The Division found that NFA generally addressed the concerns raised in the 1994 Report, as described below:

Recommendation No. 1 - Improved Information on Affiliated Entities

The Division recommended that NFA consider capturing, in its computerized information system, certain information on entities affiliated with all classes of registrants for which NFA is the designated self-regulatory organization ("DSRO"). The Division suggested that NFA include a brief explanation of the nature of any business affiliation that could have an impact upon the regulated entity. The Division noted that NFA had developed specific audit procedures to address the financial audit issues raised by the existence of affiliated entities and transactions with affiliates. NFA's audit program calls for NFA to consult with other regulators, where an affiliate of a firm being audited by NFA is regulated by another commodities SRO or by a securities regulator. However, information regarding affiliated entities developed by NFA during an audit is retained only in NFA’s audit workpapers. This information, therefore, was not being maintained in a readily identifiable or accessible form.

Current status of recommendation:

Although information on affiliates still is not maintained on NFA‘s Financial Analysis, Audit, Compliance, Tracking System ("FACTS"), such information is readily available in NFA's audit workpapers, which are stored on NFA’s central computer, and may be accessed upon demand. Further, NFA's audit programs require review of a firm’s organizational structure, including a review of information on affiliated entities.

In addition, since the prior report was issued, the Commission’s Regulations 1.14 and 1.15, the risk assessment recordkeeping and reporting requirements for futures commission merchants, have become effective.1 The Commission now receives information about some firms' organization and affiliates directly from FCMs covered by these regulations.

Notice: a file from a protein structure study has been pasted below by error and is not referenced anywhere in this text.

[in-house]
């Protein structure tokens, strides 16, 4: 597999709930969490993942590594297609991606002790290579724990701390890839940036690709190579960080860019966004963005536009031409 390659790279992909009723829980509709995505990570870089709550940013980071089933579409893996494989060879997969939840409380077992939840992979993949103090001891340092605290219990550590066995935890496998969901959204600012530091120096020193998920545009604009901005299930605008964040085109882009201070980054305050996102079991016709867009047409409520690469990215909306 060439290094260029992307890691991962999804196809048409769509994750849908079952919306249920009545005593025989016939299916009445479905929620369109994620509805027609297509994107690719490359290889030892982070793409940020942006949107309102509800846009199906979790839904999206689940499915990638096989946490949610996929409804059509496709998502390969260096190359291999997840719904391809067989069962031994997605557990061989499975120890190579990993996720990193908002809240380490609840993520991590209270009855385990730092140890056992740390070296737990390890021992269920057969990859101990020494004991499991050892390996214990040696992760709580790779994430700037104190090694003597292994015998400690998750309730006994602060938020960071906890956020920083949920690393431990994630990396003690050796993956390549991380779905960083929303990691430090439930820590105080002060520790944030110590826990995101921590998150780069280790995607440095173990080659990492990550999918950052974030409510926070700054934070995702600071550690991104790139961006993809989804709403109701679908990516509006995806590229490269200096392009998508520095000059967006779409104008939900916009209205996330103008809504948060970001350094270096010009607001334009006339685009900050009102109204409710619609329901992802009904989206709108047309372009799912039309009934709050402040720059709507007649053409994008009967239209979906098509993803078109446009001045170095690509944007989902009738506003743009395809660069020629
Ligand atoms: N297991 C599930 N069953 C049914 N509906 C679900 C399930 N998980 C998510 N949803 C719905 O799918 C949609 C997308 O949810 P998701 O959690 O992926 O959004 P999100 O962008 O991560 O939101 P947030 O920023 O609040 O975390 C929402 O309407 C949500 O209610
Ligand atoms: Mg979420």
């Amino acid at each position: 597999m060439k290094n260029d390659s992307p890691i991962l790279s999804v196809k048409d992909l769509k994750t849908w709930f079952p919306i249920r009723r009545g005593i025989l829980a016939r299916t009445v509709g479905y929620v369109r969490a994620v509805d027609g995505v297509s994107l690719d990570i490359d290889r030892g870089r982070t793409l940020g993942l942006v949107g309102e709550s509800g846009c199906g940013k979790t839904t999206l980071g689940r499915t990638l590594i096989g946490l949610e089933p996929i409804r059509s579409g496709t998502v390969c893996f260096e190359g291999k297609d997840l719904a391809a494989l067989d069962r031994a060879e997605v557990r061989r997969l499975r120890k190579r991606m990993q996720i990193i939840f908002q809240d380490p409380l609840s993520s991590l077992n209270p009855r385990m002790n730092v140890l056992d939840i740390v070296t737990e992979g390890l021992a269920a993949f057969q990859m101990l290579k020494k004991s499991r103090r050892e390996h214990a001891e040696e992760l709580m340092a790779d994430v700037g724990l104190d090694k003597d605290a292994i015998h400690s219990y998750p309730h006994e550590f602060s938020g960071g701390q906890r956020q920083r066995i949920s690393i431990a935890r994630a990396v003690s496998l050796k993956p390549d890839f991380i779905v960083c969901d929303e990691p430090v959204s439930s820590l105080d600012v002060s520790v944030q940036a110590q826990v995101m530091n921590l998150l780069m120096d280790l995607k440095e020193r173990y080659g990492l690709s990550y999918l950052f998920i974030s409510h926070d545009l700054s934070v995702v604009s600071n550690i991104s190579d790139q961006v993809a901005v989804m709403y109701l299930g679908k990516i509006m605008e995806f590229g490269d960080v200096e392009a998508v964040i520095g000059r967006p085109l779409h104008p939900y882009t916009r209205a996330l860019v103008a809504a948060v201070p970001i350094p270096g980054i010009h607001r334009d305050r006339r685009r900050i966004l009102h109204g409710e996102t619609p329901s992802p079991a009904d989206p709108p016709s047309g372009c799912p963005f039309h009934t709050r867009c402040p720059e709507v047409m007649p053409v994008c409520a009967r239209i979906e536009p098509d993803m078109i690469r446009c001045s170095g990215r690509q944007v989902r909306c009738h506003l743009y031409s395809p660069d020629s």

Recommendation No. 2 - Failure To Report Audit Delays

Division of Trading and Markets Financial and Segregation Interpretation
No. 4-1 ("Interpretation No. 4-1") requires an SRO to notify the Division of any audit that is not completed within five months from the date it is started. The Division had found two instances where NFA failed to notify the Division of completion delays. While there were lapses in reporting by NFA, they were not due to any financial problems at the registrants being audited. It appeared NFA failed to report because it had been relying on its audit managers to initiate such notifications to the Division. The Division suggested that such reporting responsibilities be assumed by the NFA headquarters staff responsible for audit scheduling and tracking.

Current status of recommendation:

In reviewing the timing of audits during the current review, from January 1, 1996 through December 31, 1997, Division auditors found no instances in which an audit had been outstanding for more than five months. Therefore, NFA appears to be adequately monitoring audit completion to ensure completion within five months from the date an audit is initiated.

Recommendation No. 3 - Record of Surprise Audits

Interpretation No. 4-1 provides that audits designed to verify that an FCM’s books and records are maintained on a current basis be conducted on a surprise basis. The Division found that NFA’s audit control records did not reflect whether an audit had been conducted on a surprise basis. The Division recommended that NFA start capturing this information in its control record.

Current status of recommendation: